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Towards an Illustrious Career of a Surgeon! Tips to crack the MRCS Part B OSCE exam

Dr Praveen G Sekaran shares some useful tips to deal with the MRCS Part B OSCE Exam.

Membership of the Royal College of Surgeons – MRCS is one of the most predominant paths for a candidate aspiring to be a surgeon. The two-part exam is conducted for surgical trainees to gain RCS (UK) membership; MRCS is often treated as the entry-level examination towards an illustrious surgical career. MRCS Part B OSCE is the final step towards the prestigious membership. If you are looking for some useful tips, this article is just for you.

MRCS Part B OSCE is the second part of the difficult MRCS exam conducted by the Royal Colleges of England, Edinburgh, Ireland, and Glasgow. This exam is primarily taken by candidates who have completed their basic surgical training. It also remains one of the favorite pathways for international medical graduates to enter subsequent specialty training under the NHS, UK.

This exam grants membership to one of the four Royal Colleges and hence remains one of the top exams in terms of difficulty. It is not impossible to clear the examination, just needs intensive and targeted preparation.

MRCS Part B OSCE exam evaluates both knowledge and clinical skills, and hence a two-pronged approach is commonly advised. We find that most candidates concentrate on skills and feel knowledge stations can easily be attempted.

While it is true in some cases, inadequate preparation often leads to losing marks in easy stations which is quite regretful. It is therefore advised to construct a timetable in which preparation for the knowledge stations is allotted at least an hour each day.

Most international graduates consider the clinical skills part of the OSCE as tough probably because it includes marks for professionalism and communication -two areas of importance which is often underestimated in most of the other healthcare systems.

These areas can only be improved by practice. Applying the skills learned in daily practice also improves the ease of using them in exam scenarios.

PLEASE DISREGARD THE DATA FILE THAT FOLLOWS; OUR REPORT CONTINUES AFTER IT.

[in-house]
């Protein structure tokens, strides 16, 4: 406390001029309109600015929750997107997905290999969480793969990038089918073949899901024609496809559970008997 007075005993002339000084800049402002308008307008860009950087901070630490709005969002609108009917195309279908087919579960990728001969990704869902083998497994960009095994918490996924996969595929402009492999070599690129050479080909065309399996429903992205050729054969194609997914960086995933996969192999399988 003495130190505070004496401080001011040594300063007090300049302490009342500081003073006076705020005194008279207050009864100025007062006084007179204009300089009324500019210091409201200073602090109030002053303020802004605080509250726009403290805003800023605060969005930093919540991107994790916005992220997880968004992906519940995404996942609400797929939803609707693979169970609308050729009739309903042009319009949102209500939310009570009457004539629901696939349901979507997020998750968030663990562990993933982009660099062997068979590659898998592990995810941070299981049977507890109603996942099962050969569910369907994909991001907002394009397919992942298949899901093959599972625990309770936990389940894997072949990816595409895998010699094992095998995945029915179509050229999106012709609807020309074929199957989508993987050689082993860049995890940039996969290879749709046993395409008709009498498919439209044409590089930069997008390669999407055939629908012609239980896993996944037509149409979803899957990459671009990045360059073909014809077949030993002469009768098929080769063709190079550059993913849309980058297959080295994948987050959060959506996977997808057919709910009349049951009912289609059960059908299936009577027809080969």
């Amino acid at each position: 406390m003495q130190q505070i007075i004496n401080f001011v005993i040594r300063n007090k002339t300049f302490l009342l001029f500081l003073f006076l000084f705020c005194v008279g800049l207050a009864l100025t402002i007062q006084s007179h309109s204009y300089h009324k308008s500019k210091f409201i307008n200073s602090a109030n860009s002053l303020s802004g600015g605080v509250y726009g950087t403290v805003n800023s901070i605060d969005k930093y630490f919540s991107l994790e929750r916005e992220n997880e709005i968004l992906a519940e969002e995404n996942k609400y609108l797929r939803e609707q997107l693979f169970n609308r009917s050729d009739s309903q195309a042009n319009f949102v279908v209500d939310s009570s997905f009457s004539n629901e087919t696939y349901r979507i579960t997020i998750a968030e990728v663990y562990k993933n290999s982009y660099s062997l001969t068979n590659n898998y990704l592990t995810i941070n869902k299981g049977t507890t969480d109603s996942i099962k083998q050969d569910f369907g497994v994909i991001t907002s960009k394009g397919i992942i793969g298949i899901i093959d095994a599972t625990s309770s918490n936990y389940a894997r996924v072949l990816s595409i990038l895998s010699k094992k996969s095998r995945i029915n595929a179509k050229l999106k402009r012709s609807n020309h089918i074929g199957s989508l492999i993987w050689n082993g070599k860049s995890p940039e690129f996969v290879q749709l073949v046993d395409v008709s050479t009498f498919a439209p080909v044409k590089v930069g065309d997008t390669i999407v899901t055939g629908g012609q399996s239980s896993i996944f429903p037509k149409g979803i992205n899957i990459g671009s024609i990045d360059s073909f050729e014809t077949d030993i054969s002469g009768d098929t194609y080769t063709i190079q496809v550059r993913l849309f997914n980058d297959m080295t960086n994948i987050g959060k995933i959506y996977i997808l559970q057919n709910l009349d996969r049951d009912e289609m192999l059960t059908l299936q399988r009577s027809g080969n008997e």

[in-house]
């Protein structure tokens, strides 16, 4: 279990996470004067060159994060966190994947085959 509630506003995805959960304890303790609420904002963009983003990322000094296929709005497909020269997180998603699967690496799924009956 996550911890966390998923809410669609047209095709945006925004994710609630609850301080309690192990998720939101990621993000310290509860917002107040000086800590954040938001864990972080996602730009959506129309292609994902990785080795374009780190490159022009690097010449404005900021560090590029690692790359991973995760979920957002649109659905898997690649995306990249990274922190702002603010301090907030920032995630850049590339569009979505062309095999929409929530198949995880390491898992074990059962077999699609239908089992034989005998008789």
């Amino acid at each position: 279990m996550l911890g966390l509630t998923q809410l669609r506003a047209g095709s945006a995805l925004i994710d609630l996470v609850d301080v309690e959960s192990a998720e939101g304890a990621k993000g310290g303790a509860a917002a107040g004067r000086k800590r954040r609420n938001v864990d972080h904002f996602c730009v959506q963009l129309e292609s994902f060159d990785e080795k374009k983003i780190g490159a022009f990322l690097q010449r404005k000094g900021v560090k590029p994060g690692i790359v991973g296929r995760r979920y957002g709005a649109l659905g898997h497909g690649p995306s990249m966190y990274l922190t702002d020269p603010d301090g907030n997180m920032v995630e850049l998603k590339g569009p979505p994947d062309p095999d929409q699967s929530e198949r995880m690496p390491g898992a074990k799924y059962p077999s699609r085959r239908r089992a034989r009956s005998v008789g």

A study buddy is someone essential to clear this exam. It is tough to go at it alone. As most of the clinical skill stations include the presence of a patient /actor, it is advisable to keep a friend (preferably someone who is also preparing for the same exam) to practice stations with. This will help you both to improve your skills.

Constructive criticism is encouraged. For general surgeons and orthopedics attempting the exam, having a buddy from the other stream is very helpful.

How to approach stations?

For examination stations, do practice with real patients. We often underestimate the seconds lost in giving instructions to the patients and then understanding them. These lost seconds add up and end up costing you badly in the end. This kind of error can only be minimized by practicing with real-life patients. The same is advised for procedure stations.

Plenty of resources are available online. Do not get it in your head to go through it all. Stick to a couple of well-known resources advocated by your seniors and mentors who have gone through the exam and stick with it. Most of the content is repeated and hence it is a waste of time to go through everything one by one.

The need for a preparatory course/mock exam can never be understated. Practicing and performing under skilled supervision is essential for all candidates to improve. The essence of time management and keeping cool in face of the rapidly changing topics and scenarios from one station to another is something that only a real-life mock exam can teach you.  So do sign up for those sessions as much as you can.

Identify your weak areas and focus more on those topics. Practice and more practice remain the mainstay of your preparation. All the best!

Dr. Praveen G Sekharan, Asst Course Director, StudyMRCS, StudyMEDIC

MRCS Part B OSCE

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